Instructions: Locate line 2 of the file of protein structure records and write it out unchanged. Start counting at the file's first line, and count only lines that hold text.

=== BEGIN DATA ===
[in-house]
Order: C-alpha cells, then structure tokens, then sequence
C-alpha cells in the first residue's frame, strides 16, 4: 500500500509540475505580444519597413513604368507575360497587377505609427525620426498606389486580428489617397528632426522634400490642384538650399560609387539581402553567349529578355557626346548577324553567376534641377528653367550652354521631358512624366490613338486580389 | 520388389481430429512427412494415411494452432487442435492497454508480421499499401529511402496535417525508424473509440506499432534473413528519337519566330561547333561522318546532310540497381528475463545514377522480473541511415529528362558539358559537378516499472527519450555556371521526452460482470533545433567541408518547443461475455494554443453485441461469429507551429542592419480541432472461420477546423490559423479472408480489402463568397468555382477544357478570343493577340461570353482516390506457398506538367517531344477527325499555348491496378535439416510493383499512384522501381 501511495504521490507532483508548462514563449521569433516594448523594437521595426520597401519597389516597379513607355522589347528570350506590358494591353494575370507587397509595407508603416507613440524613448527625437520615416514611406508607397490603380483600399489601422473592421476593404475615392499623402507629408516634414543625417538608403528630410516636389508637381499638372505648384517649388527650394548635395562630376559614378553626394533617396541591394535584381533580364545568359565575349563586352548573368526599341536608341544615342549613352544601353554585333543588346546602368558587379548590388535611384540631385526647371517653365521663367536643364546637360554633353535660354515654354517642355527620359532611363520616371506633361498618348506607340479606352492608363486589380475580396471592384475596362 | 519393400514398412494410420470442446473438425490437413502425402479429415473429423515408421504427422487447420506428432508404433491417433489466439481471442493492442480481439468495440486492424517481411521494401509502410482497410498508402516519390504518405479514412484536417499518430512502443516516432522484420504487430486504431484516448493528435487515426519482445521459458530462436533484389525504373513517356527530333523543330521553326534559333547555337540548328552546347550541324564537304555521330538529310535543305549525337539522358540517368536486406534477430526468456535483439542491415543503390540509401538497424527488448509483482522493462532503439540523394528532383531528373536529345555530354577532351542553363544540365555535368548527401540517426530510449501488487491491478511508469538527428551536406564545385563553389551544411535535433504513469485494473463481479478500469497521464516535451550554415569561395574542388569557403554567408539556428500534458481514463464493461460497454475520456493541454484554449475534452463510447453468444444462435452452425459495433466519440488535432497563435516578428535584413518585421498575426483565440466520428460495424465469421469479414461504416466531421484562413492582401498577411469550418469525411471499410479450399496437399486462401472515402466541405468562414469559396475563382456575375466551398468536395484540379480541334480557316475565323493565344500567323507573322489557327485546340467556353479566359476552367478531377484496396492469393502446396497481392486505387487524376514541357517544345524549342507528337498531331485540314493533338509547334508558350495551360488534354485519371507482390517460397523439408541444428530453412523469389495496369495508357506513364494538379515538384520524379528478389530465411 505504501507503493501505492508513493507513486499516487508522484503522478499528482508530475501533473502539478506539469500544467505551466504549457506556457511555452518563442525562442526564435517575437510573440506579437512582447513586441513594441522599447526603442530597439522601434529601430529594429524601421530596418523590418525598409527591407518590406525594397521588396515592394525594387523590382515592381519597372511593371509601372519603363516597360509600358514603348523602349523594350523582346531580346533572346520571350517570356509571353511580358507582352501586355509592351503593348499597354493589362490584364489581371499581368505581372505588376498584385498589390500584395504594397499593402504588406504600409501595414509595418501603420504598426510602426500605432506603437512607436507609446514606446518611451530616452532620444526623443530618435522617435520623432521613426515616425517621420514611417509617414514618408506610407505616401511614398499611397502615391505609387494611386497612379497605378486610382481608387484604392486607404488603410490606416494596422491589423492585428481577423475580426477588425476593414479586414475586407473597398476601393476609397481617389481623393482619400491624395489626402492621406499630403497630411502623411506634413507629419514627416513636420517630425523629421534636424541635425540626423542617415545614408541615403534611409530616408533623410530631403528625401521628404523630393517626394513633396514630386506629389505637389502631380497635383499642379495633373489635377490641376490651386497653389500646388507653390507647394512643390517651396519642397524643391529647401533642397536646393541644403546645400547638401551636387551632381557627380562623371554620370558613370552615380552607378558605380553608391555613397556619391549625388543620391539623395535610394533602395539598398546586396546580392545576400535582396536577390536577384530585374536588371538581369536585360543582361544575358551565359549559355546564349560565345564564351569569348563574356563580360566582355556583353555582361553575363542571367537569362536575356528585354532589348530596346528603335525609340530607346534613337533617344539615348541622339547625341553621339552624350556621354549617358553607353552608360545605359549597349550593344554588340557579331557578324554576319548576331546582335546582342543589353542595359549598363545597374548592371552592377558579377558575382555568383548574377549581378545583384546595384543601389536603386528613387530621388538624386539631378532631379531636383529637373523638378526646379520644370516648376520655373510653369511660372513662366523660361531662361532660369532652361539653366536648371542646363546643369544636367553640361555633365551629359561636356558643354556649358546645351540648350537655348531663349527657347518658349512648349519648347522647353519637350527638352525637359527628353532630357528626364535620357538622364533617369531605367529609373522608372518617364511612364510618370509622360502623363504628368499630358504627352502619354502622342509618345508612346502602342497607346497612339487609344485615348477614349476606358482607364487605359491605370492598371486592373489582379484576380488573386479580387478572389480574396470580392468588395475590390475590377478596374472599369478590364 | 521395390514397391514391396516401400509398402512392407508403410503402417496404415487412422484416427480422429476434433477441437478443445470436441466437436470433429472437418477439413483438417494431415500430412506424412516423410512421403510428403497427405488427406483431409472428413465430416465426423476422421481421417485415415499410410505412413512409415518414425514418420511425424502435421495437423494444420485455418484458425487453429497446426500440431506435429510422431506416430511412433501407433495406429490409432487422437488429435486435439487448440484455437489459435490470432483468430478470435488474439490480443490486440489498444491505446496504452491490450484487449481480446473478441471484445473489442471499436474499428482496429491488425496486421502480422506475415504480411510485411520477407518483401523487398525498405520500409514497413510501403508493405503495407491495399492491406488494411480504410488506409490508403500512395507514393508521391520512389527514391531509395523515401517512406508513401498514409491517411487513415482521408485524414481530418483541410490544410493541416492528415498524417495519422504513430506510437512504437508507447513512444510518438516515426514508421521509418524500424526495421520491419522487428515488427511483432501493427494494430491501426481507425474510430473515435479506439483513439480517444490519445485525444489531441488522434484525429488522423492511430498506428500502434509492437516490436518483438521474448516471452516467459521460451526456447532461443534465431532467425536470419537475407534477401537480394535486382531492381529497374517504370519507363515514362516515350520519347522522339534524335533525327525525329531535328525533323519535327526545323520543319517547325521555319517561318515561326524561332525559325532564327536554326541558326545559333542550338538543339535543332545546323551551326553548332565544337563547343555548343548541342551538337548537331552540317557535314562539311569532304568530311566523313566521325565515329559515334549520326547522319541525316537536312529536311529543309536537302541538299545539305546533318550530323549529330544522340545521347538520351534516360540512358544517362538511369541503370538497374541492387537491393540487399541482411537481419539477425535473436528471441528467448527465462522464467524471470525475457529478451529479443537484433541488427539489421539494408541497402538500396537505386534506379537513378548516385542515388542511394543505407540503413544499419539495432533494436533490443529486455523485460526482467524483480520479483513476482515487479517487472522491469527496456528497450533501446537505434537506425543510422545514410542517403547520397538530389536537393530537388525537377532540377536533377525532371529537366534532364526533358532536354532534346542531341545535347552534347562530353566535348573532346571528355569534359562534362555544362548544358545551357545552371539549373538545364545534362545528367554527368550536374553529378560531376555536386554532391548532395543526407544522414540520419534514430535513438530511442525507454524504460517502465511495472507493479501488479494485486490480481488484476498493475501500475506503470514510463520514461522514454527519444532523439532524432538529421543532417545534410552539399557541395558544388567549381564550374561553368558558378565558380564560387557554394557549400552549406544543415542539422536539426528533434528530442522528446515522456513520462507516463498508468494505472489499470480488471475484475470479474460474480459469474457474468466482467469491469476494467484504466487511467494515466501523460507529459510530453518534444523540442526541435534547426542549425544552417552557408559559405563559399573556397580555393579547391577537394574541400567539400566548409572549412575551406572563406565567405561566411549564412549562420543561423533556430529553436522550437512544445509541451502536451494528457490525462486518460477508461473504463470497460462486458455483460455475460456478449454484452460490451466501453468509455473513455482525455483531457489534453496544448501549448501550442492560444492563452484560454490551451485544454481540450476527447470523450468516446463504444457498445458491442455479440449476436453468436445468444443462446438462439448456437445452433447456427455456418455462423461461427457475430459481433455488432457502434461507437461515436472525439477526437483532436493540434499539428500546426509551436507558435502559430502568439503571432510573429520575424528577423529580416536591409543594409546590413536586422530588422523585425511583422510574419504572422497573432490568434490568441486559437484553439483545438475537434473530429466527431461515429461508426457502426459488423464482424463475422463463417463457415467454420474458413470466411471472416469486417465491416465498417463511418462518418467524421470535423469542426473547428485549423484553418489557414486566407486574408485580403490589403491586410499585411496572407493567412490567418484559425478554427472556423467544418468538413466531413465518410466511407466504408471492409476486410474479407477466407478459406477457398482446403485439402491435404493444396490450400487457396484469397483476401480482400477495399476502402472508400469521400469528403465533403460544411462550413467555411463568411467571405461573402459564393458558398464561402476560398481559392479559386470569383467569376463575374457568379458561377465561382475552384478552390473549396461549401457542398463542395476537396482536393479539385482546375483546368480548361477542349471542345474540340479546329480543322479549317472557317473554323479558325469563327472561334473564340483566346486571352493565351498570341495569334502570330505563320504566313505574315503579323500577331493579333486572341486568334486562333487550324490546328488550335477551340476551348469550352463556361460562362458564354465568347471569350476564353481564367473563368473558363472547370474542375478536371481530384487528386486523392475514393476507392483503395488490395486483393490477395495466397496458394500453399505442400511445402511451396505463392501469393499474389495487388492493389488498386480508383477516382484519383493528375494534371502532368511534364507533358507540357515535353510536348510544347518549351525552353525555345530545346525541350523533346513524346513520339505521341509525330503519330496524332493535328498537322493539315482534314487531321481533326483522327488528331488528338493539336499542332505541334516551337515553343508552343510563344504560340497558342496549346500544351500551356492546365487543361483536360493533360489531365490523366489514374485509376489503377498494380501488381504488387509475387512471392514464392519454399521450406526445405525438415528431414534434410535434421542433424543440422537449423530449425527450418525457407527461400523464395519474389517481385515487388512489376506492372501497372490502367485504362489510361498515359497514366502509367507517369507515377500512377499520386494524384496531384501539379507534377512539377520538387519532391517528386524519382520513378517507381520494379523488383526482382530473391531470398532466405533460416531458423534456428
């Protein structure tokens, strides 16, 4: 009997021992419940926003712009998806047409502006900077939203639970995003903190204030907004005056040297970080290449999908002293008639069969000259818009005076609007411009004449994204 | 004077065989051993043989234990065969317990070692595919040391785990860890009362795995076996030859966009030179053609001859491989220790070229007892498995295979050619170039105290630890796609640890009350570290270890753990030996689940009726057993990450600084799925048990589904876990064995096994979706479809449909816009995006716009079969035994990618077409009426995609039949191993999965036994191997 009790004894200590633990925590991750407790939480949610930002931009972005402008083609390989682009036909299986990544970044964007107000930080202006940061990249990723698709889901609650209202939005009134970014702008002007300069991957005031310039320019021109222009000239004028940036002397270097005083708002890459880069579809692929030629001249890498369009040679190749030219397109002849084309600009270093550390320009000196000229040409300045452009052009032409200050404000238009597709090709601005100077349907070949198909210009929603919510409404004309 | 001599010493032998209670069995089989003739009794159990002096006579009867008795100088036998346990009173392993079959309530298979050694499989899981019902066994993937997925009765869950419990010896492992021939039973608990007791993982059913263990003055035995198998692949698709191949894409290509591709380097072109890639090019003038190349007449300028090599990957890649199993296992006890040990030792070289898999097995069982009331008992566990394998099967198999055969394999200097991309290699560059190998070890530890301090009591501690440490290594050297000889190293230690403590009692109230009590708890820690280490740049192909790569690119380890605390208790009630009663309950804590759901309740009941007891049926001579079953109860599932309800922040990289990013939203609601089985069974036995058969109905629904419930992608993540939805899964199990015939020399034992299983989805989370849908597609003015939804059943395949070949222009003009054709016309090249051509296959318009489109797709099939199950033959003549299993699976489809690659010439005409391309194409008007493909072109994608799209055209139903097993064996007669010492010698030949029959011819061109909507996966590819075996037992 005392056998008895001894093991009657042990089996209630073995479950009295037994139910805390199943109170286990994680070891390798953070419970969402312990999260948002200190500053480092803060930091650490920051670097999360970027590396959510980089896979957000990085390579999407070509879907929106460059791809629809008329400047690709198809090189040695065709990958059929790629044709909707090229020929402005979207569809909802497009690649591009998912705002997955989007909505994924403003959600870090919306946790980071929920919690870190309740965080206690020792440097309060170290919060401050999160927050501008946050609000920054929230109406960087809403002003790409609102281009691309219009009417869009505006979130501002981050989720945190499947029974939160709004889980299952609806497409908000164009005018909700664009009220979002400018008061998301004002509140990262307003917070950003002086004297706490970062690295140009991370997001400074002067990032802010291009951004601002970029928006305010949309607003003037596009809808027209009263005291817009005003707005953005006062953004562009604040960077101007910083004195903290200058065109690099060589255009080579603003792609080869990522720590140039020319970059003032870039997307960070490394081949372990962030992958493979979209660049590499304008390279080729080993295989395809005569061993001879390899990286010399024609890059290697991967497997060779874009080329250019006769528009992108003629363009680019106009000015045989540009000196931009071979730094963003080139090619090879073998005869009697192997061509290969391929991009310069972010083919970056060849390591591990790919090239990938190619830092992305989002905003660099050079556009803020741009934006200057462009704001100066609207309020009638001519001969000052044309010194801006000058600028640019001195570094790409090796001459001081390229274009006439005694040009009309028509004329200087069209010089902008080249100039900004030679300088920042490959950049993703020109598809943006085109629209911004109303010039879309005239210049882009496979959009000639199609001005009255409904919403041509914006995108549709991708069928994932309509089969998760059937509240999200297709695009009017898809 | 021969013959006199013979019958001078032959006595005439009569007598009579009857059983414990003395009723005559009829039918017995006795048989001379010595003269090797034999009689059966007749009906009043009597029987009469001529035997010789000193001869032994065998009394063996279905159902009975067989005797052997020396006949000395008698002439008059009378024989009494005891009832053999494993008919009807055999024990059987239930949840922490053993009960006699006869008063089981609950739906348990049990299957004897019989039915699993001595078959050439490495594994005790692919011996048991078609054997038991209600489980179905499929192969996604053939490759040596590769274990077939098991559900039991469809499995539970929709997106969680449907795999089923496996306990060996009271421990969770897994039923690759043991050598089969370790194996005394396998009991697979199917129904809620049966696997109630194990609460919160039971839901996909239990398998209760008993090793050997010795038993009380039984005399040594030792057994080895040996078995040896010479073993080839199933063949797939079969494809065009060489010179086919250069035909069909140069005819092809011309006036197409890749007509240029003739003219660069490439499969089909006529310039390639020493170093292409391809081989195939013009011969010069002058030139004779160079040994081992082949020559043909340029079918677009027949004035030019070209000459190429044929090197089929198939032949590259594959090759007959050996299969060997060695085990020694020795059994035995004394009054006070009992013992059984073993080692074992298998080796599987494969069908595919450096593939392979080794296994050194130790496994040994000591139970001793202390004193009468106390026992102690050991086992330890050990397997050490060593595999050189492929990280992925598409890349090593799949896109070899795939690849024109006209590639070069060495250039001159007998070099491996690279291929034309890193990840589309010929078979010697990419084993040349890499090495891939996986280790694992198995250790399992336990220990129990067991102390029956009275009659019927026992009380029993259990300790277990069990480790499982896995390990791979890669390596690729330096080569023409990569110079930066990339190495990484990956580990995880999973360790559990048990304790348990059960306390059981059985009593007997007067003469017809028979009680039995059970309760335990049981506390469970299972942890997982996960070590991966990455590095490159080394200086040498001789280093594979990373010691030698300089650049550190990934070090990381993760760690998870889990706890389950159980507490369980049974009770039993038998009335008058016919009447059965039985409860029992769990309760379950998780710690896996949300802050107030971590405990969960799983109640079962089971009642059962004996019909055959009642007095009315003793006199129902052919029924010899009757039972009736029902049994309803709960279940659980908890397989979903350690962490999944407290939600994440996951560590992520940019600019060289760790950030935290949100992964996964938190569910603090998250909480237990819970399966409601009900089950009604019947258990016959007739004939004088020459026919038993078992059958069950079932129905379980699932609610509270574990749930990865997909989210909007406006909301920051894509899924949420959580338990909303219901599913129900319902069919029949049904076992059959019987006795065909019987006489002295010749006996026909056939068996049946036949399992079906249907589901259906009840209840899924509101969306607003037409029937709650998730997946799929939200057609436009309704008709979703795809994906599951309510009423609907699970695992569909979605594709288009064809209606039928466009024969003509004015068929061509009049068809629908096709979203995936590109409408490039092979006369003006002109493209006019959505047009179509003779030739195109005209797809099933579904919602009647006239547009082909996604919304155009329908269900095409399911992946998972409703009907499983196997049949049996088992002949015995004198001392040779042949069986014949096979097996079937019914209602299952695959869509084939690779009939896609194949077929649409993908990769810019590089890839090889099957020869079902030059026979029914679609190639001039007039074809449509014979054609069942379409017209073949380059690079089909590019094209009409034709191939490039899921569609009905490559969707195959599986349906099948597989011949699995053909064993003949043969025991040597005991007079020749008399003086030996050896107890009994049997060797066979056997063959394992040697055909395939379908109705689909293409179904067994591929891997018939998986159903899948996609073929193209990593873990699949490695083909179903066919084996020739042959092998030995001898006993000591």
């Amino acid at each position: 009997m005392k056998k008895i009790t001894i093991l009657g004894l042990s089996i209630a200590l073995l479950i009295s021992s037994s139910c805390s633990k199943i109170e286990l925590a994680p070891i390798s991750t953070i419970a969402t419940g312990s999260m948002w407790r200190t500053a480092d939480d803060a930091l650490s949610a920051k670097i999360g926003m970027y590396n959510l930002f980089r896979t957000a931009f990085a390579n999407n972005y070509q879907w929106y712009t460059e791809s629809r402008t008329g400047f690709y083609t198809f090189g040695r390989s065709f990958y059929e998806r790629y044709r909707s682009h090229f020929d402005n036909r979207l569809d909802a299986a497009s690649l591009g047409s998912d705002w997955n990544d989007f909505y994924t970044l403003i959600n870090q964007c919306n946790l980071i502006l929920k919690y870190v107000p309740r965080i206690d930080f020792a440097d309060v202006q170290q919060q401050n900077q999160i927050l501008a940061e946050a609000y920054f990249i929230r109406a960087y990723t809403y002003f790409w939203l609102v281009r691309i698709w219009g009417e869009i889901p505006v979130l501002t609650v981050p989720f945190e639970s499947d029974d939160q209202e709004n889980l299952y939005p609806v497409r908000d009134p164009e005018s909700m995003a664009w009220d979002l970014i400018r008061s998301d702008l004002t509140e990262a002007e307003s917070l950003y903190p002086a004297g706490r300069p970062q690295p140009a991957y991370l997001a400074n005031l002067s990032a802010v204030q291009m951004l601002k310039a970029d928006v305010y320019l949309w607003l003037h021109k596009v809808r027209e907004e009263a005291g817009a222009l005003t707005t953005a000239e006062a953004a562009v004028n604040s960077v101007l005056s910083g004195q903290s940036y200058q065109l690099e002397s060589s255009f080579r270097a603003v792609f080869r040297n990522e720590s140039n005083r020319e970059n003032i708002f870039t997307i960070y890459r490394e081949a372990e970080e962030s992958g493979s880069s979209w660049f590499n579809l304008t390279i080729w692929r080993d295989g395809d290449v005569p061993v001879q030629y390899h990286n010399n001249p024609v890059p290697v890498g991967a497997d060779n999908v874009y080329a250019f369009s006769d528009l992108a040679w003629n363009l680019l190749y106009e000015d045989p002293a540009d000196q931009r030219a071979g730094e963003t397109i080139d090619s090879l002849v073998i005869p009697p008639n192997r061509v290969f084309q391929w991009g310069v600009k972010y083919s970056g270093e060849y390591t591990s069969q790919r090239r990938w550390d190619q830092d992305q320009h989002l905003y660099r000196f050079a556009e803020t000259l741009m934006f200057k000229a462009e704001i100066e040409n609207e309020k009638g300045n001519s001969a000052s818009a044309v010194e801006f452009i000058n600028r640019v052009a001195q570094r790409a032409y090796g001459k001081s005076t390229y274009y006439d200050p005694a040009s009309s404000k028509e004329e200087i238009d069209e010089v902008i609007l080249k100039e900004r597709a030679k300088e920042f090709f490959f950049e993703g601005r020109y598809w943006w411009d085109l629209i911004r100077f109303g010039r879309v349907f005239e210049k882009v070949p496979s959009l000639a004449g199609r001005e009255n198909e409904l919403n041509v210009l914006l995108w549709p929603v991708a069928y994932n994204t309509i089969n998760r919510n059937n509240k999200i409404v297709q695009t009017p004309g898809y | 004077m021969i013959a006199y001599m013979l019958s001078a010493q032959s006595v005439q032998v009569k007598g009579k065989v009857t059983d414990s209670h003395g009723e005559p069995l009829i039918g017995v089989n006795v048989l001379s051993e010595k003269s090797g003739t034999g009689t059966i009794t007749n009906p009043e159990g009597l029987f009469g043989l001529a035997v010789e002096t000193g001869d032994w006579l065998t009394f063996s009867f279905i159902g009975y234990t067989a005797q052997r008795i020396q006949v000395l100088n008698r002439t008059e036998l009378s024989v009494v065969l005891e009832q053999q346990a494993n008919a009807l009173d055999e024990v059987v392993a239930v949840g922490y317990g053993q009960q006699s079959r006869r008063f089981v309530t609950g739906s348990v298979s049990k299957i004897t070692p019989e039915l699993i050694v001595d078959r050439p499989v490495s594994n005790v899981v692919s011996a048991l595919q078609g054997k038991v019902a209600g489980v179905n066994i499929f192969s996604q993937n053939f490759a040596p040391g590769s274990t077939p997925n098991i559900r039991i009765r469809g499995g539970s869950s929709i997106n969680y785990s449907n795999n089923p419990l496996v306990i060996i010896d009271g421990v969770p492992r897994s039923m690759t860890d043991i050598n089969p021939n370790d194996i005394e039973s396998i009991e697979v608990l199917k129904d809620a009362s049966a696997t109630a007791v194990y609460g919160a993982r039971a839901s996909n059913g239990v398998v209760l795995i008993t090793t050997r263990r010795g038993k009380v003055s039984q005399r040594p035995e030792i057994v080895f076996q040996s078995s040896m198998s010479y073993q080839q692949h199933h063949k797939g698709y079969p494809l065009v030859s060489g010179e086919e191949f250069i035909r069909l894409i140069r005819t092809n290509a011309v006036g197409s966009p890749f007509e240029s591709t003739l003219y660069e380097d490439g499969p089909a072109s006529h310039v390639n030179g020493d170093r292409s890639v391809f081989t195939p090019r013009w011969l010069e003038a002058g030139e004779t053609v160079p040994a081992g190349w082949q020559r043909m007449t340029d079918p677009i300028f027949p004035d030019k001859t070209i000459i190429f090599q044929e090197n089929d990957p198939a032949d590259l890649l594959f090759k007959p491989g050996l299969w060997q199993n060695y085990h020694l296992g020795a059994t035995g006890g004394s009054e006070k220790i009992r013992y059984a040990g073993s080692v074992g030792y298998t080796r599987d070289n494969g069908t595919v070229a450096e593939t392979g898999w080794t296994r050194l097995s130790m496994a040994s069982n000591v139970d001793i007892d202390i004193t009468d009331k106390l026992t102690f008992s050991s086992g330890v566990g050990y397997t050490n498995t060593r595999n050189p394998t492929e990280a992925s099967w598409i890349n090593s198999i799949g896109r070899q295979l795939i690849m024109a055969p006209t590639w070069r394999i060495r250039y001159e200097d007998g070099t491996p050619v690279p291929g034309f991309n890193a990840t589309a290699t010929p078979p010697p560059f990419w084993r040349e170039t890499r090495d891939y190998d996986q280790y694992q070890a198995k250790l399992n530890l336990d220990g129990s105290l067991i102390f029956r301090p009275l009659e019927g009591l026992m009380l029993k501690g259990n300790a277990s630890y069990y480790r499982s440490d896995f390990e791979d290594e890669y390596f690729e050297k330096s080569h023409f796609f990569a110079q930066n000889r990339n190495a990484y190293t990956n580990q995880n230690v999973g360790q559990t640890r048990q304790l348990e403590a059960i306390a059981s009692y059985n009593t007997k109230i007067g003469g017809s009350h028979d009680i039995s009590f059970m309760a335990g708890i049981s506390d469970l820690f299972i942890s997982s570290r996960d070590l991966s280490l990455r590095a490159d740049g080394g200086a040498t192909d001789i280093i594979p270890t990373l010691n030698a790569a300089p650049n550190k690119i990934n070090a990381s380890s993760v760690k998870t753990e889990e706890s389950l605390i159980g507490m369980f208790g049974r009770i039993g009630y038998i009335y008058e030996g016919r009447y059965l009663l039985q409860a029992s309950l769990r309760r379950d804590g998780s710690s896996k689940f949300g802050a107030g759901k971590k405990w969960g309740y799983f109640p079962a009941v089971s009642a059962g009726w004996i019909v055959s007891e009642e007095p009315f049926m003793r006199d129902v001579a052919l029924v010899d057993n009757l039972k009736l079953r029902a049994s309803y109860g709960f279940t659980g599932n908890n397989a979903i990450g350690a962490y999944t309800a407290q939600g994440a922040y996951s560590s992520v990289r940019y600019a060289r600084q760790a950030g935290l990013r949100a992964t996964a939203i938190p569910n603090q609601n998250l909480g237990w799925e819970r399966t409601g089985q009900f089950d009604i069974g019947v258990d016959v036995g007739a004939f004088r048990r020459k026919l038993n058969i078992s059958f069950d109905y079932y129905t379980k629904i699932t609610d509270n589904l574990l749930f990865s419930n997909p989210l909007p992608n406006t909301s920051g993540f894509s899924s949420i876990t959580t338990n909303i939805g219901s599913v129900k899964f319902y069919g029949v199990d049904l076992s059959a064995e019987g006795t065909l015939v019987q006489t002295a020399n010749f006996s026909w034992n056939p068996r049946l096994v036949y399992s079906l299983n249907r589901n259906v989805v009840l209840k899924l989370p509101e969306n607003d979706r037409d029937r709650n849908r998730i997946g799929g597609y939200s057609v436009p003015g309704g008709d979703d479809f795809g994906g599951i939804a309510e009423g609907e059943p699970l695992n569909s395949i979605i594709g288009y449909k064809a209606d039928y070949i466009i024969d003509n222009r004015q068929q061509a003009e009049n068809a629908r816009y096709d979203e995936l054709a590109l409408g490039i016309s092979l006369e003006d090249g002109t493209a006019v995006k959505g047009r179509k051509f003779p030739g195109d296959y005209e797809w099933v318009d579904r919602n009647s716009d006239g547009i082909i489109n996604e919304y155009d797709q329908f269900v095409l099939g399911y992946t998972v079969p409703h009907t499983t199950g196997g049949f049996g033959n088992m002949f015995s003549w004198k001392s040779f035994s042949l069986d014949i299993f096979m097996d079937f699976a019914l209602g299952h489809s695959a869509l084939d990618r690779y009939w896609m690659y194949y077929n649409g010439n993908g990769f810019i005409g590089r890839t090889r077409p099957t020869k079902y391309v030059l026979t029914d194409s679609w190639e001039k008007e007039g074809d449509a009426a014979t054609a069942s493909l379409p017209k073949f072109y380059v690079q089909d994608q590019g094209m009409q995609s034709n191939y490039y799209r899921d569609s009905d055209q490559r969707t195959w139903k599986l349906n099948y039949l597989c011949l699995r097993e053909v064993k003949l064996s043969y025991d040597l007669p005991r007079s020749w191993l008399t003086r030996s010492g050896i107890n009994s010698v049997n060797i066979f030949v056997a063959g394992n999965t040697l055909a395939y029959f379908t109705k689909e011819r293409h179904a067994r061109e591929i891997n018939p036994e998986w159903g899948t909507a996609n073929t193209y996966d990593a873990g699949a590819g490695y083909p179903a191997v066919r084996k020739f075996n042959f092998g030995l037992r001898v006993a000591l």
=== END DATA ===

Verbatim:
Order: C-alpha cells, then structure tokens, then sequence